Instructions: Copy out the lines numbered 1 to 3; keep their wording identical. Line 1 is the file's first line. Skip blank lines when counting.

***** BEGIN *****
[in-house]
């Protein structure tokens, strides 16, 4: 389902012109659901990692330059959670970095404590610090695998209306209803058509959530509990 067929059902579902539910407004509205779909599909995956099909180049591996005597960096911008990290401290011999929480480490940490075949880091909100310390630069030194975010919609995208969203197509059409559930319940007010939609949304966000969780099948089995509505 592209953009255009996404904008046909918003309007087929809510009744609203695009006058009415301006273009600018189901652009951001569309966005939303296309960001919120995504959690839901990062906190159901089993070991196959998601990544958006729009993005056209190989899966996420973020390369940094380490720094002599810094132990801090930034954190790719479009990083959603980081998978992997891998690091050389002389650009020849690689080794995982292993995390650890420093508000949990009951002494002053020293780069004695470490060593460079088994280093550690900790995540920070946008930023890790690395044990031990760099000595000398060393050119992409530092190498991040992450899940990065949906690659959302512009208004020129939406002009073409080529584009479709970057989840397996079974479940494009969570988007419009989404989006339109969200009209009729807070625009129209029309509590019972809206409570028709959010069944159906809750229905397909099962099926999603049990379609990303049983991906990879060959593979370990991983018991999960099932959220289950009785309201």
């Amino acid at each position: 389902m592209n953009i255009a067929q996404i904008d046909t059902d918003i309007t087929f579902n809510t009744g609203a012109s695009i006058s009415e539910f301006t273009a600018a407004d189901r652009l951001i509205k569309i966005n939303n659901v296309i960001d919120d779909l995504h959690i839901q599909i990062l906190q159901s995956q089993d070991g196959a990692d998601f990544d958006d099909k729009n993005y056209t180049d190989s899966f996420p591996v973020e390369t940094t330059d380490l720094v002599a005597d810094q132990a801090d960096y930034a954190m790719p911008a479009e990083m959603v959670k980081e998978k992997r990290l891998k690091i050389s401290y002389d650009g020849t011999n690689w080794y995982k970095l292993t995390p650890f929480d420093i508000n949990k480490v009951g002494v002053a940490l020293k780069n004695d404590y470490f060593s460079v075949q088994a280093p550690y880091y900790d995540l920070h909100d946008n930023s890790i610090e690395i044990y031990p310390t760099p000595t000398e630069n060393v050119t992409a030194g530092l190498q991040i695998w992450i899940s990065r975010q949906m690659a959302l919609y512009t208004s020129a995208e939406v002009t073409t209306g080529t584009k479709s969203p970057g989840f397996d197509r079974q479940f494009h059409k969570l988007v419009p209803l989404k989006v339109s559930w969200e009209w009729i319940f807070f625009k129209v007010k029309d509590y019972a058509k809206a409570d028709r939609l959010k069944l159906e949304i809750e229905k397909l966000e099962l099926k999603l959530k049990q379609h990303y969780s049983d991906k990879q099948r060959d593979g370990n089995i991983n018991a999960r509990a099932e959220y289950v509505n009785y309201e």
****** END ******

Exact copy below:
[in-house]
């Protein structure tokens, strides 16, 4: 389902012109659901990692330059959670970095404590610090695998209306209803058509959530509990 067929059902579902539910407004509205779909599909995956099909180049591996005597960096911008990290401290011999929480480490940490075949880091909100310390630069030194975010919609995208969203197509059409559930319940007010939609949304966000969780099948089995509505 592209953009255009996404904008046909918003309007087929809510009744609203695009006058009415301006273009600018189901652009951001569309966005939303296309960001919120995504959690839901990062906190159901089993070991196959998601990544958006729009993005056209190989899966996420973020390369940094380490720094002599810094132990801090930034954190790719479009990083959603980081998978992997891998690091050389002389650009020849690689080794995982292993995390650890420093508000949990009951002494002053020293780069004695470490060593460079088994280093550690900790995540920070946008930023890790690395044990031990760099000595000398060393050119992409530092190498991040992450899940990065949906690659959302512009208004020129939406002009073409080529584009479709970057989840397996079974479940494009969570988007419009989404989006339109969200009209009729807070625009129209029309509590019972809206409570028709959010069944159906809750229905397909099962099926999603049990379609990303049983991906990879060959593979370990991983018991999960099932959220289950009785309201």
């Amino acid at each position: 389902m592209n953009i255009a067929q996404i904008d046909t059902d918003i309007t087929f579902n809510t009744g609203a012109s695009i006058s009415e539910f301006t273009a600018a407004d189901r652009l951001i509205k569309i966005n939303n659901v296309i960001d919120d779909l995504h959690i839901q599909i990062l906190q159901s995956q089993d070991g196959a990692d998601f990544d958006d099909k729009n993005y056209t180049d190989s899966f996420p591996v973020e390369t940094t330059d380490l720094v002599a005597d810094q132990a801090d960096y930034a954190m790719p911008a479009e990083m959603v959670k980081e998978k992997r990290l891998k690091i050389s401290y002389d650009g020849t011999n690689w080794y995982k970095l292993t995390p650890f929480d420093i508000n949990k480490v009951g002494v002053a940490l020293k780069n004695d404590y470490f060593s460079v075949q088994a280093p550690y880091y900790d995540l920070h909100d946008n930023s890790i610090e690395i044990y031990p310390t760099p000595t000398e630069n060393v050119t992409a030194g530092l190498q991040i695998w992450i899940s990065r975010q949906m690659a959302l919609y512009t208004s020129a995208e939406v002009t073409t209306g080529t584009k479709s969203p970057g989840f397996d197509r079974q479940f494009h059409k969570l988007v419009p209803l989404k989006v339109s559930w969200e009209w009729i319940f807070f625009k129209v007010k029309d509590y019972a058509k809206a409570d028709r939609l959010k069944l159906e949304i809750e229905k397909l966000e099962l099926k999603l959530k049990q379609h990303y969780s049983d991906k990879q099948r060959d593979g370990n089995i991983n018991a999960r509990a099932e959220y289950v509505n009785y309201e």